The science: Scientists are coalescing around the idea that Covid-19 probably spread to people through an animal or animals.
That was the conclusion of a preliminary World Health Organization review of the virus’s origins released in March. It laid out four possible origin theories and argued the most likely was some form of animal-to-human transmission and that the virus is naturally occurring.
Many questions remain, but the introduction of the virus from a laboratory was “an extremely unlikely pathway,” according to the report. That’s not definitive proof, but it certainly poured cold water on the theory that the virus was the result of some kind of Chinese research gone awry.
The intelligence: Spies aren’t as sure.
“It is absolutely accurate the intelligence community does not know exactly where, when or how Covid-19 virus was transmitted initially,” US Director of National Intelligence Avril Haines told Sen. Marco Rubio, the Florida Republican, after he laid out the theories that either the virus was somehow transmitted from bats to humans or, also plausible, he argued, was that researchers at the Wuhan Institute of Virology had an experiment go wrong.
The lab theory. Rubio’s question was in the same vein as a statement by then-Secretary of State Mike Pompeo in the final days of the Trump administration that there was evidence researchers at the Wuhan Institute of Virology had been sick in the fall of 2019 with Covid-like symptoms and that the lab in Wuhan, where coronavirus had been studied in bats, had a history of military research.
Responding to Rubio, Haines didn’t refer to one theory as more likely than another, but said intelligence agencies have “coalesced around two alternative theories: These scenarios are and emerge naturally from human contact with infected animals or it was a laboratory accident.”
Not trusting China. CIA Director William Burns wanted to add that China could be hiding something.
“One thing that’s clear to us and to our analysts is that the Chinese leadership has not been fully forthcoming or fully transparent.” But they’re trying to get to the bottom of it.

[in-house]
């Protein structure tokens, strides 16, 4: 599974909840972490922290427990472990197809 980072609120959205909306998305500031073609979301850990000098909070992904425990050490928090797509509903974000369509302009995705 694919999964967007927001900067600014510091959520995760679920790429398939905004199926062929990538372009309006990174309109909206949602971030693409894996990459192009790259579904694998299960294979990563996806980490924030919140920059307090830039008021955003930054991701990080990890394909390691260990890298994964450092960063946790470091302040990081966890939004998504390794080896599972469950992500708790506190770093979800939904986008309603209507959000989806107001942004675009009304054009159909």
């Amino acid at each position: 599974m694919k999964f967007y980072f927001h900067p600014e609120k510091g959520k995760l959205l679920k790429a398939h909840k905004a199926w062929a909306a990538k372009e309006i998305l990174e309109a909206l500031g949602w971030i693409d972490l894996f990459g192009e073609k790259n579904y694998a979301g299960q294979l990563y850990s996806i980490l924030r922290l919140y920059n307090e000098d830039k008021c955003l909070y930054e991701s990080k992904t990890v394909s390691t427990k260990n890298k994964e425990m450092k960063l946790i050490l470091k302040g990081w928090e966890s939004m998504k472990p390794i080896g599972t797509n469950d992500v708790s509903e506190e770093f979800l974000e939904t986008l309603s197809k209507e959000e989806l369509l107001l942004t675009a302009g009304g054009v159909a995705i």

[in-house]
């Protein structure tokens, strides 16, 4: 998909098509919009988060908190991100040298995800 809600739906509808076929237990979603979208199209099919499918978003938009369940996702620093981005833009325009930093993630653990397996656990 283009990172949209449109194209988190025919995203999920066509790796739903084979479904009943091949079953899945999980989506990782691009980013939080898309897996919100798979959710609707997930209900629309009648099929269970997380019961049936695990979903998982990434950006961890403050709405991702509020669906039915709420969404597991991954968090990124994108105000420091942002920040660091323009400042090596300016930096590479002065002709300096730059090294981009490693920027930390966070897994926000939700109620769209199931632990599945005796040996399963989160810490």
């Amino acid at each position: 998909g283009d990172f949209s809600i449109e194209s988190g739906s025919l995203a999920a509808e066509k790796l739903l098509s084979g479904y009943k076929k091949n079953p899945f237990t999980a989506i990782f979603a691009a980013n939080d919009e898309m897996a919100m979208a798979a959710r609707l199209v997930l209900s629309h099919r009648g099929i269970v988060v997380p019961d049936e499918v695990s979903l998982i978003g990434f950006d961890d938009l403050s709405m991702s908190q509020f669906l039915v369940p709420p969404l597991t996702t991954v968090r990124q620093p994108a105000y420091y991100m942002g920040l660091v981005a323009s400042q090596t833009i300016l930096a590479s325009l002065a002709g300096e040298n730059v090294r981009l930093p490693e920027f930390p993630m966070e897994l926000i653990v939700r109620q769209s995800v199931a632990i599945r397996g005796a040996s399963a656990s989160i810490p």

National Security Agency director and head of US Cyber Command Gen. Paul Nakasone noted that US cyber agencies are aiding the effort and continue to gather and analyze information around the virus’s origins. But he went out of his way to highlight that intelligence agencies are working with partners in the “interagency and academia,” which presumably means scientists and experts.
About that WHO study. The official US government stance has never been in conjunction with the WHO study, which was conducted by 17 Chinese experts working with 17 international experts with a UN panel observing. The US joined with a number of other developed countries to raise concerns about the WHO-convened study and to argue for the establishment of a more open system to study future outbreaks.
There are some scientists who believe the lab theory. Dr. Robert Redfield, a former head of the US Centers for Disease Control and Prevention who led the center during the first year of the outbreak as a member of the Trump administration, told CNN’s Dr. Sanjay Gupta in March that his personal opinion, one he admitted is not shared by everyone, is that the virus originated in a lab.
Comic-book theory of Covid. Scientists who study viruses in the field are extremely skeptical of this view.
“That’s the way it would be in a movie or some sort of a thriller or a comic book,” Robert Garry, of Tulane, told CNN’s Maggie Fox after Redfield shared his views. Garry helped write a study published in March of last year that showed the virus arose naturally.
“Science will eventually figure it out,” Redfield said.
That’s right. It won’t be US intelligence agencies that determine where the virus came from. But there is definitely a feeling in the US intelligence community that China isn’t trying very hard to get to the bottom of it.
Will we ever know the truth? “The Chinese have NO interest in learning the truth, so it’s hard to spy on them and find out what the truth is,” a source familiar with the intelligence told CNN’s Zachary Cohen and Alex Marquardt in March, adding that there’s evidence the wet market in Wuhan may not have been where the virus was first transmitted.